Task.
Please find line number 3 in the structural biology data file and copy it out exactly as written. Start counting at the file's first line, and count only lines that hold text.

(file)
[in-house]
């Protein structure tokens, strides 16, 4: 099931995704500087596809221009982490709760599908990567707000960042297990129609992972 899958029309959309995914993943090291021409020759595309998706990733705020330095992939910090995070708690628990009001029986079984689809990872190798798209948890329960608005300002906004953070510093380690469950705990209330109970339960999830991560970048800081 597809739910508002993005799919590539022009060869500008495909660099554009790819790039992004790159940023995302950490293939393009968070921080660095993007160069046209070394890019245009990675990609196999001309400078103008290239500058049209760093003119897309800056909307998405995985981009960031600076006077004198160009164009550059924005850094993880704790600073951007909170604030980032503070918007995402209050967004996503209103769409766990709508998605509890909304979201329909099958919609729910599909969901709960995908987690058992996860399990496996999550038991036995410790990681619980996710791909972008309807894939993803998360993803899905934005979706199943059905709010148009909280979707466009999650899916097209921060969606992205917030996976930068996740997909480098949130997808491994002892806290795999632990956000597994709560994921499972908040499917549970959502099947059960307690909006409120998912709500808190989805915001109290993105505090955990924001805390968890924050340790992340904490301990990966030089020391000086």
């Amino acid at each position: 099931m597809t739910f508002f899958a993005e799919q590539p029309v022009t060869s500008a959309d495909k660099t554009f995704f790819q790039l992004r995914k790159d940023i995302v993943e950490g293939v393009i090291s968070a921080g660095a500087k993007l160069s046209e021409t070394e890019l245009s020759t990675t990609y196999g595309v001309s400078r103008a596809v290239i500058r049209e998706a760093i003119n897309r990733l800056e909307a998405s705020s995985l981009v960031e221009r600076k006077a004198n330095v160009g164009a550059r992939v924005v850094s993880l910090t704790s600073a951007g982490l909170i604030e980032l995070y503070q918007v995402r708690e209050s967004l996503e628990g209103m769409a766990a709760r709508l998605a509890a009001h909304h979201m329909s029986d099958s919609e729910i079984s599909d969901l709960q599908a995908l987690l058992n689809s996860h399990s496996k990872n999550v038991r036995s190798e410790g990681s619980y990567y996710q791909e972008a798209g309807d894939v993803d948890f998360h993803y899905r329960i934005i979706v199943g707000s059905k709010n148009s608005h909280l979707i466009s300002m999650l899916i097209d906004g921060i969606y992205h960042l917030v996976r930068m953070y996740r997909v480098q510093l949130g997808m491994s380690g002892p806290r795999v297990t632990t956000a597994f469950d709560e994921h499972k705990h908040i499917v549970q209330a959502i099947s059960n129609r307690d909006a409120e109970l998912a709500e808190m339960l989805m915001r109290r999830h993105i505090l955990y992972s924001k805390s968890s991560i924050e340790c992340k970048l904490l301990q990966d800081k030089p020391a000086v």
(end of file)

């Amino acid at each position: 099931m597809t739910f508002f899958a993005e799919q590539p029309v022009t060869s500008a959309d495909k660099t554009f995704f790819q790039l992004r995914k790159d940023i995302v993943e950490g293939v393009i090291s968070a921080g660095a500087k993007l160069s046209e021409t070394e890019l245009s020759t990675t990609y196999g595309v001309s400078r103008a596809v290239i500058r049209e998706a760093i003119n897309r990733l800056e909307a998405s705020s995985l981009v960031e221009r600076k006077a004198n330095v160009g164009a550059r992939v924005v850094s993880l910090t704790s600073a951007g982490l909170i604030e980032l995070y503070q918007v995402r708690e209050s967004l996503e628990g209103m769409a766990a709760r709508l998605a509890a009001h909304h979201m329909s029986d099958s919609e729910i079984s599909d969901l709960q599908a995908l987690l058992n689809s996860h399990s496996k990872n999550v038991r036995s190798e410790g990681s619980y990567y996710q791909e972008a798209g309807d894939v993803d948890f998360h993803y899905r329960i934005i979706v199943g707000s059905k709010n148009s608005h909280l979707i466009s300002m999650l899916i097209d906004g921060i969606y992205h960042l917030v996976r930068m953070y996740r997909v480098q510093l949130g997808m491994s380690g002892p806290r795999v297990t632990t956000a597994f469950d709560e994921h499972k705990h908040i499917v549970q209330a959502i099947s059960n129609r307690d909006a409120e109970l998912a709500e808190m339960l989805m915001r109290r999830h993105i505090l955990y992972s924001k805390s968890s991560i924050e340790c992340k970048l904490l301990q990966d800081k030089p020391a000086v």